The metaphor of curator is a crucial one for landscape archaeology because societies we study (probably) did not have an idea of landscape-behind-glass similar to those of developed societies. It is inevitably us, the contemporary researchers, who establish such a thing as “prehistoric landscape”. However, we can do landscape archaeology if it implies tracing discursive relations of past societies with geographical objects, from pebbles to mountains. These are relations that can be likened to custodianship, i.e. practices of attending to conformity between the land and a worldview. It is only through the figure of the past curator that landscape archaeology might have any meaning and not through endless descriptions and inventories of geographical objects. Otherwise, the term landscape becomes a thin humanistic disguise for geographical/spatial analysis (if it hasn’t already).
1 « … so far as Japanese people are concerned, deities exist within nature. Even nowadays the deities (kami) are alive and well and quietly thriving. » (Senda 1992, 131)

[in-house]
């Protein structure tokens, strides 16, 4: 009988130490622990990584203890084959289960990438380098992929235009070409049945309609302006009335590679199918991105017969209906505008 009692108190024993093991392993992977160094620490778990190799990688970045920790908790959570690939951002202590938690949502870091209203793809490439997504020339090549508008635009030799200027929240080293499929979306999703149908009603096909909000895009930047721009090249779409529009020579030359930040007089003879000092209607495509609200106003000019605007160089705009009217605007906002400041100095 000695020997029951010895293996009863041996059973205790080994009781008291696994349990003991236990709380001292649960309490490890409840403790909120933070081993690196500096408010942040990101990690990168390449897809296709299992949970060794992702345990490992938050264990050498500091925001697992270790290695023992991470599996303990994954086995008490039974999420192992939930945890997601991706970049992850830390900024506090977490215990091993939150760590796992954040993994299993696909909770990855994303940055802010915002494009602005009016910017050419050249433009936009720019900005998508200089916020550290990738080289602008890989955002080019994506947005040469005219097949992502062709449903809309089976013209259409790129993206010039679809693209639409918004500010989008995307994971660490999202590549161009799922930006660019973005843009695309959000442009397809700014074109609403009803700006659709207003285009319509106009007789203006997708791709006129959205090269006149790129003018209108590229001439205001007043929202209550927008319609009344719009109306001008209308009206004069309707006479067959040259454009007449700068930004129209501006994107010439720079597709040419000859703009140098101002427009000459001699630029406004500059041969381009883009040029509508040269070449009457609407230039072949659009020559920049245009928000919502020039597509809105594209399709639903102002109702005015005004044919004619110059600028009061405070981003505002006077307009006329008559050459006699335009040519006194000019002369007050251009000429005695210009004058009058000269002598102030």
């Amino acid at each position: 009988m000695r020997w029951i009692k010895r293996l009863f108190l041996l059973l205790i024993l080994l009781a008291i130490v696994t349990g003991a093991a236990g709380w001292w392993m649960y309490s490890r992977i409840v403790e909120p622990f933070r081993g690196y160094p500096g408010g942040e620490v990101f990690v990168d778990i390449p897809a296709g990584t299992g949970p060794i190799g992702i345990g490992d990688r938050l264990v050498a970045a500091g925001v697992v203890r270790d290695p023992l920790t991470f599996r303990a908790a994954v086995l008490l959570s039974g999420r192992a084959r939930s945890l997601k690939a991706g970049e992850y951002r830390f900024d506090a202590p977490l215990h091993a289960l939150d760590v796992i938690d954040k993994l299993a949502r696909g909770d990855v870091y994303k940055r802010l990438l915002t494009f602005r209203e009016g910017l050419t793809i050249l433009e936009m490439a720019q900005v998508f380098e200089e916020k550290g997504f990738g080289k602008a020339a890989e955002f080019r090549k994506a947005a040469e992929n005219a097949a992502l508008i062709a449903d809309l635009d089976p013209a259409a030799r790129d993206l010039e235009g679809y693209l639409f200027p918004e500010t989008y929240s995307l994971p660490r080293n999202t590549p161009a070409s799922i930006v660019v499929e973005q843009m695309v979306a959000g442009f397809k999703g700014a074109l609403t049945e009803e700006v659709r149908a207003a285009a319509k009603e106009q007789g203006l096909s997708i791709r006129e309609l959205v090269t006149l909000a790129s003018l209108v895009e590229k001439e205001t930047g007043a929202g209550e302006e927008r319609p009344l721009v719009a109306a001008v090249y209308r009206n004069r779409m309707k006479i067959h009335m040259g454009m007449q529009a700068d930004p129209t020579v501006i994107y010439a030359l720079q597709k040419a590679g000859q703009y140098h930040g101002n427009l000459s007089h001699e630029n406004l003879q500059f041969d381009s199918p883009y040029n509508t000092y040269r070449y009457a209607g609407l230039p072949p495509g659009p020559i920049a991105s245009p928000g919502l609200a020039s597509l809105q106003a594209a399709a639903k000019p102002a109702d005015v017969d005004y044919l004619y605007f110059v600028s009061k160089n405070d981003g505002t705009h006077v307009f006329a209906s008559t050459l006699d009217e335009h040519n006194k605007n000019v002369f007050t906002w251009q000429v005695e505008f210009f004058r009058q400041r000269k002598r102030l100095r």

Charles le Brun cca 1670 (engraving from 1809). “Deux têtes de chat et quatre têtes d’hommes en relation avec le chat.”
Internet sources on Chichibu museum:
Bednarik (R. G.) 1998. The ‘austrolopithecine’ cobble from Makapansgat, South Africa. South African Archaeological Bulletin 53: 4–8.
- For other works by Bednarik see: https://ifrao.academia.edu/RobertBednarik
Berque (A.) 1995. Les raisons du paysage.
Descola (Ph.) 2005. Par-delà nature et culture [translated as Beyond Nature and Culture, 2013].
Foucault (M.) 1966. Les mots et les choses [translated as The Order of Things: An Archaeology of the Human Sciences, 1970].
Senda (M.) 1992. Japan’s Traditional View of Nature and Interpretation of Landscape, GeoJournal, Vol. 26, No. 2, History of Geographical Thought (February 1992), pp. 129-134.